Logan Campbell’s Auckland: Tales from the Early Years

R. C. J. Stone


‘Well produced and illustrated . . . . best read and savoured chapter by chapter, with time to contemplate between each.’ – David Verran, Herald on Sunday


In Logan Campbell’s Auckland, Russell Stone, the doyen of Auckland historians and author of the awardwinning From Tamaki-makau-rau to Auckland, recounts 15 tales from his encyclopaedic knowledge of nineteenth-century Auckland. They include the stories of the tree on One Tree Hill, of a newspaper printed on a mangle, of two aborted duels, the mystery of a suicide, of the voyage of an early immigrant ship, of the wreck of the Orpheus, of how Ngati Whatua became the tangata whenua of the area, and more.

Logan Campbell’s Auckland not only entertains but also gives a real sense of how Auckland changed during those crucial early years. Stone strikes the right balance between story telling and historical insight and provides easy navigation for the modern day general reader by relating present day incidents to the past – for example, Mike Smith’s attack on the One Tree – or past incidents to their present day locations – topically, How Rugby came ashore and found its way to Eden Park.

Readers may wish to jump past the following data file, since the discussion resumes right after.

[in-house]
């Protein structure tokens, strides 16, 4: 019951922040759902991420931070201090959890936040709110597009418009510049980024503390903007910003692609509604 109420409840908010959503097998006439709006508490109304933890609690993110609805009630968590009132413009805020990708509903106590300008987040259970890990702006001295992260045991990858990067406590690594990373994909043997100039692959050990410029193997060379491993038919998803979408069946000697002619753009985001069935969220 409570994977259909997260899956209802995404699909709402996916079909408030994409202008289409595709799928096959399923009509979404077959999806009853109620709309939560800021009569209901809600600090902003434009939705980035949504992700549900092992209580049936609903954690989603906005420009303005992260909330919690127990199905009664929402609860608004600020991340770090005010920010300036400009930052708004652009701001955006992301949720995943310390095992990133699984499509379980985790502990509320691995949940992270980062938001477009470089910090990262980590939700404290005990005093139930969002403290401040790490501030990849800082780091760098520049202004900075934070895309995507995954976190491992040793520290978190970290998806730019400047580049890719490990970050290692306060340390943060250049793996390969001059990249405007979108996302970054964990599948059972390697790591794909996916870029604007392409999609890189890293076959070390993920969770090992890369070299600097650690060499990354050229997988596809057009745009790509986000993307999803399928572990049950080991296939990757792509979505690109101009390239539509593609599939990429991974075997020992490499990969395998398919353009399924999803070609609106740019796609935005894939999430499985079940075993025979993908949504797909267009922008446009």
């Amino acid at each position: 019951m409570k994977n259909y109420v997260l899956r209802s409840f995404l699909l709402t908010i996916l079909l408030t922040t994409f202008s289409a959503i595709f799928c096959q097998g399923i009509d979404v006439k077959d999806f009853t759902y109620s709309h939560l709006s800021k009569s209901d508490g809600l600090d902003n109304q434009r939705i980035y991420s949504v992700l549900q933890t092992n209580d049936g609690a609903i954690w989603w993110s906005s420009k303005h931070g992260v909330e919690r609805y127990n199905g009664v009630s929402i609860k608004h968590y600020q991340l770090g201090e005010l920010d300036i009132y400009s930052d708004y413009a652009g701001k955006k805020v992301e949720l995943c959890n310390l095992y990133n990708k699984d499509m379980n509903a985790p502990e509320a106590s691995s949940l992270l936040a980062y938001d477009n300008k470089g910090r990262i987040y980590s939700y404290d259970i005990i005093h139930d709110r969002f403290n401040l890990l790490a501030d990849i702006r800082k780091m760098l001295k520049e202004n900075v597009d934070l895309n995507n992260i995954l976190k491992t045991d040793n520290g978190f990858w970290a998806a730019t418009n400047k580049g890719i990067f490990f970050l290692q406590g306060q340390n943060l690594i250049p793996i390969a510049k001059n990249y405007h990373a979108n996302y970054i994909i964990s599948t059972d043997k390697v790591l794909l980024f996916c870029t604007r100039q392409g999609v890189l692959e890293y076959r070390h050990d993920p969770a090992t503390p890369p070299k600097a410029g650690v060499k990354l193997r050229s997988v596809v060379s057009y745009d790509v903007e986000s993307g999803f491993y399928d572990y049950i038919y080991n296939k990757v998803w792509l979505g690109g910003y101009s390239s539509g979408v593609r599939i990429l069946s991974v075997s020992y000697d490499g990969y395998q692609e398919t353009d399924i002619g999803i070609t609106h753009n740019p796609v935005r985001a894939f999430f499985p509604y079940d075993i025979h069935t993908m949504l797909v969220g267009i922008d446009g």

In his characteristically elegant style Stone brings personalities, feuds and dramas brilliantly to life. This handsome book is vividly illustrated in black and white and colour.



R. C. J. Stone, the ‘historian of Auckland’, is the highly respected author of a two-volume life of John Logan Campbell, the ‘Father of Auckland’ and, among several other important books, the Auckland histories From Tamaki-makau-rau to Auckland (AUP, 2001) and Logan Campbell’s Auckland (AUP, 2007).


July 2007, 205 x 148 mm, 280 pages, colour & b/w illustrations, OS in New Zealand
Paperback, ISBN 9781869403935